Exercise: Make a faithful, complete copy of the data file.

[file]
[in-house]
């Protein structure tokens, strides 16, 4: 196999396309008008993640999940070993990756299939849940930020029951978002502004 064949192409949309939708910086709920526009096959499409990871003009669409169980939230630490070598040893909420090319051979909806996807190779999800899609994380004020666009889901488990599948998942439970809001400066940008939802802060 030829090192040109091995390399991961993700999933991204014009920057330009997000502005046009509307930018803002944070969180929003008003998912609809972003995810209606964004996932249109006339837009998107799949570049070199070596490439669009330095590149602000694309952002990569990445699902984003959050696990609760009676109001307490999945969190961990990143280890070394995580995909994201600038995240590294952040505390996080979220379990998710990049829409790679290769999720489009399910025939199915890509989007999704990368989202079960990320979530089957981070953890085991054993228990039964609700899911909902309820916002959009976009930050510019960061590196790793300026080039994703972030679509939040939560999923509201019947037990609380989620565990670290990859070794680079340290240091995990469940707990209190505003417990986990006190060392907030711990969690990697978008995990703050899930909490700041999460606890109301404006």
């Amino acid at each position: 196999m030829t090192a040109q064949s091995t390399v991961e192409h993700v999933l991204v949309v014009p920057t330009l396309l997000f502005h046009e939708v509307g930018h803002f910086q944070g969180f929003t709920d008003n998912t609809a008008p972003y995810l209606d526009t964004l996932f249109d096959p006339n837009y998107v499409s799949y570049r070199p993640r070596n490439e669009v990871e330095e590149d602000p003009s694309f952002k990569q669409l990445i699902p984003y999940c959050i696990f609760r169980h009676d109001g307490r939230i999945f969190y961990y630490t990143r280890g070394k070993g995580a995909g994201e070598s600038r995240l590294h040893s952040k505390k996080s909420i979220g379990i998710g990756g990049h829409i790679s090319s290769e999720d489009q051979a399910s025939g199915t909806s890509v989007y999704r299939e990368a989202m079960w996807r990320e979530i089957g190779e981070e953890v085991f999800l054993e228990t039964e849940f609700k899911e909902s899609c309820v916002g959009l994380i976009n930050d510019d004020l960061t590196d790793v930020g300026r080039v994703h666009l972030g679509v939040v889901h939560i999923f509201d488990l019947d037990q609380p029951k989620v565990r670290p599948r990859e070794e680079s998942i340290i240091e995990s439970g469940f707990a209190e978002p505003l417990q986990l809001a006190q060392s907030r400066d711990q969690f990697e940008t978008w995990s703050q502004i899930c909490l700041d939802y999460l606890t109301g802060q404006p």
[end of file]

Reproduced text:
[in-house]
């Protein structure tokens, strides 16, 4: 196999396309008008993640999940070993990756299939849940930020029951978002502004 064949192409949309939708910086709920526009096959499409990871003009669409169980939230630490070598040893909420090319051979909806996807190779999800899609994380004020666009889901488990599948998942439970809001400066940008939802802060 030829090192040109091995390399991961993700999933991204014009920057330009997000502005046009509307930018803002944070969180929003008003998912609809972003995810209606964004996932249109006339837009998107799949570049070199070596490439669009330095590149602000694309952002990569990445699902984003959050696990609760009676109001307490999945969190961990990143280890070394995580995909994201600038995240590294952040505390996080979220379990998710990049829409790679290769999720489009399910025939199915890509989007999704990368989202079960990320979530089957981070953890085991054993228990039964609700899911909902309820916002959009976009930050510019960061590196790793300026080039994703972030679509939040939560999923509201019947037990609380989620565990670290990859070794680079340290240091995990469940707990209190505003417990986990006190060392907030711990969690990697978008995990703050899930909490700041999460606890109301404006």
């Amino acid at each position: 196999m030829t090192a040109q064949s091995t390399v991961e192409h993700v999933l991204v949309v014009p920057t330009l396309l997000f502005h046009e939708v509307g930018h803002f910086q944070g969180f929003t709920d008003n998912t609809a008008p972003y995810l209606d526009t964004l996932f249109d096959p006339n837009y998107v499409s799949y570049r070199p993640r070596n490439e669009v990871e330095e590149d602000p003009s694309f952002k990569q669409l990445i699902p984003y999940c959050i696990f609760r169980h009676d109001g307490r939230i999945f969190y961990y630490t990143r280890g070394k070993g995580a995909g994201e070598s600038r995240l590294h040893s952040k505390k996080s909420i979220g379990i998710g990756g990049h829409i790679s090319s290769e999720d489009q051979a399910s025939g199915t909806s890509v989007y999704r299939e990368a989202m079960w996807r990320e979530i089957g190779e981070e953890v085991f999800l054993e228990t039964e849940f609700k899911e909902s899609c309820v916002g959009l994380i976009n930050d510019d004020l960061t590196d790793v930020g300026r080039v994703h666009l972030g679509v939040v889901h939560i999923f509201d488990l019947d037990q609380p029951k989620v565990r670290p599948r990859e070794e680079s998942i340290i240091e995990s439970g469940f707990a209190e978002p505003l417990q986990l809001a006190q060392s907030r400066d711990q969690f990697e940008t978008w995990s703050q502004i899930c909490l700041d939802y999460l606890t109301g802060q404006p």